COLUMBUS (WCMH) — When your Olympic sport is hurling a 16-pound shot as far as possible, that’s pretty hard to practice during pandemic isolation.
“We’ve just had to adapt to all of this,” said Rio silver medalist Joe Kovacs from his home in Powell, Ohio. “I do think it’s proper precautions. I do think this is a big deal. People should be treating it as such, but because of that it’s definitely throwing a wrench into all of our training.”
Kovacs has been doing as much training as possible in his basement where he can do about 90 percent of his weightlifting and conditioning exercises. But the actual shot put practice is a bigger issue even trying some throwing drills in his driveway.
“I will find a way under any circumstances to be at my best, but would that be at my best if I had all the training and tools, in the the right training environment?” Kovacs asked.
Kovacs won a silver medal in the shot put at the Rio games four years ago, and he was trending in the right direction heading into this year’s Tokyo games. At the track and field World Championships last October, Kovacs brought home a gold medal and recorded the third-longest throw in history.
Now, Kovacs will have to wait a year to throw for Olympic gold.
“I’m not disappointed because I think it’s the right decision,” he said. “I mean, that’s the honest truth, but I will tell you there’s a part of you that feels a little bit of that hunger. You feel off today.”
On Tuesday morning, the International Olympic Committee and the Japanese Prime Minister made it official — the 2020 Olympics will now take place in 2021.
It’s not a surprising move as in the last few days many countries, including the United States, voiced their support to postpone the games. Kovacs said the U.S. Olympic Committee took the time to hear the athletes’ opinions before speaking out.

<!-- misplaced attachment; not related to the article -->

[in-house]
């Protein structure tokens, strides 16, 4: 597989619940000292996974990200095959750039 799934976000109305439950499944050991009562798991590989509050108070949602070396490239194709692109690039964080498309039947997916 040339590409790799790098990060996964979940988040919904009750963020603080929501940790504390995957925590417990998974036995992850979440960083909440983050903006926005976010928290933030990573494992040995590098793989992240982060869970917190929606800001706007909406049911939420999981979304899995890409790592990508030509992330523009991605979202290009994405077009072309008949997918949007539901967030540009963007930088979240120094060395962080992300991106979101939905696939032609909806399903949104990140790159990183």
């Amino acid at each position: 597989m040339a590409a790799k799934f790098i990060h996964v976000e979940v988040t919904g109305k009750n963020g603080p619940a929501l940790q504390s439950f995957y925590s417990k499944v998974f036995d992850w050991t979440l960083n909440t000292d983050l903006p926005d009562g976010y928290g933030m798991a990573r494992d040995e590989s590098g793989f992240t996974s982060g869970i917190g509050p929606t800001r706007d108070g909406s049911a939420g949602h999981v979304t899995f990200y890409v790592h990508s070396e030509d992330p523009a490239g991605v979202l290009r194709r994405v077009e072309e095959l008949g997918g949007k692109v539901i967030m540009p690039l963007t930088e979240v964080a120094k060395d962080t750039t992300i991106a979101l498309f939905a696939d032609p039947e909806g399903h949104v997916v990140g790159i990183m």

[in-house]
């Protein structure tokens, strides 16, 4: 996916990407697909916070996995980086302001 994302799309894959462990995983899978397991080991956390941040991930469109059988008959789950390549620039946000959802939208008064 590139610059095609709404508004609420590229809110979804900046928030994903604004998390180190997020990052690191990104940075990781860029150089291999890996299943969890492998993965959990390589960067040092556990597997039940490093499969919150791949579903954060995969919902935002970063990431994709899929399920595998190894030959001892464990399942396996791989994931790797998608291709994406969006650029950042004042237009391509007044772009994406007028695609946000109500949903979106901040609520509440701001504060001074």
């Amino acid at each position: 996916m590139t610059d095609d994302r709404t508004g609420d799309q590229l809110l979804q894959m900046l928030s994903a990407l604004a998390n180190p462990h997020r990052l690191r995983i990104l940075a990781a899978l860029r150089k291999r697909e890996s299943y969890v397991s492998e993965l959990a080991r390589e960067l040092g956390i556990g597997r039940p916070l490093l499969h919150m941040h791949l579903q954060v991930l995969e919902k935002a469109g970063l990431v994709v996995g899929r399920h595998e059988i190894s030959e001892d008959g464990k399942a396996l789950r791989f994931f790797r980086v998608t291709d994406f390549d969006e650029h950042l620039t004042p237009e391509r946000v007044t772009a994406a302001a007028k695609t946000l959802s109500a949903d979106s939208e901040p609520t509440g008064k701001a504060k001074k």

“This past week they’ve been writing emails, taking these quick surveys, asking us our current situation, our thoughts of what to do, and I think because of that they listened to the athletes,” Kovacs said.
He added if the Olympics had stayed on course, he would’ve been ready. But Kovacs said he would also want an even playing field and right now that’s just not possible.
“I feel for countries like Italy right now. I have friends who they can’t even go outside,” he said. “When you go into a fight, you want to make sure it’s a fair fight. You want to make sure your opponent is ready. I want to make sure I’m ready and if they’re not ready to do that I don’t think you should have that contest.”
The announcement has given many athletes relief as they no longer feel like they’re in limbo wondering if or when the games will happen in the next few months.
Kovacs explained that in the United States, a lot of the stress didn’t come from an unknown Olympic timeline, but instead preparing for trials, which is something most countries don’t have to face.
“The U.S. is so good at all of our sports, you gotta make the team first,” Kovacs said. “If I was from any other country in the world, I would have made the Olympic team already, but because we are here in the U.S. we have to fight for that trials system. We have guys who probably should go 1-2-3 in the Olympics so you can tell that it’s going to be almost as hard, if not harder, than the Olympics to make the team.”
With that pressure off, Kovacs said it’s time to take a breath and shift focus toward what really matters right now.
“It takes a little bit of that stress away of having to make those questionable decisions of trying to practice in an environment like this or trying to rig something up at the house to be as close as possible,” he said. “I think this was a good decision. I think it’ll be nice to focus on the family right now and really get the priorities straight.”
Kovacs then turned around and looked at the medals lined behind him.
“There’s the silver from Rio, so hopefully we can turn that into a gold whenever this does happen in Tokyo.”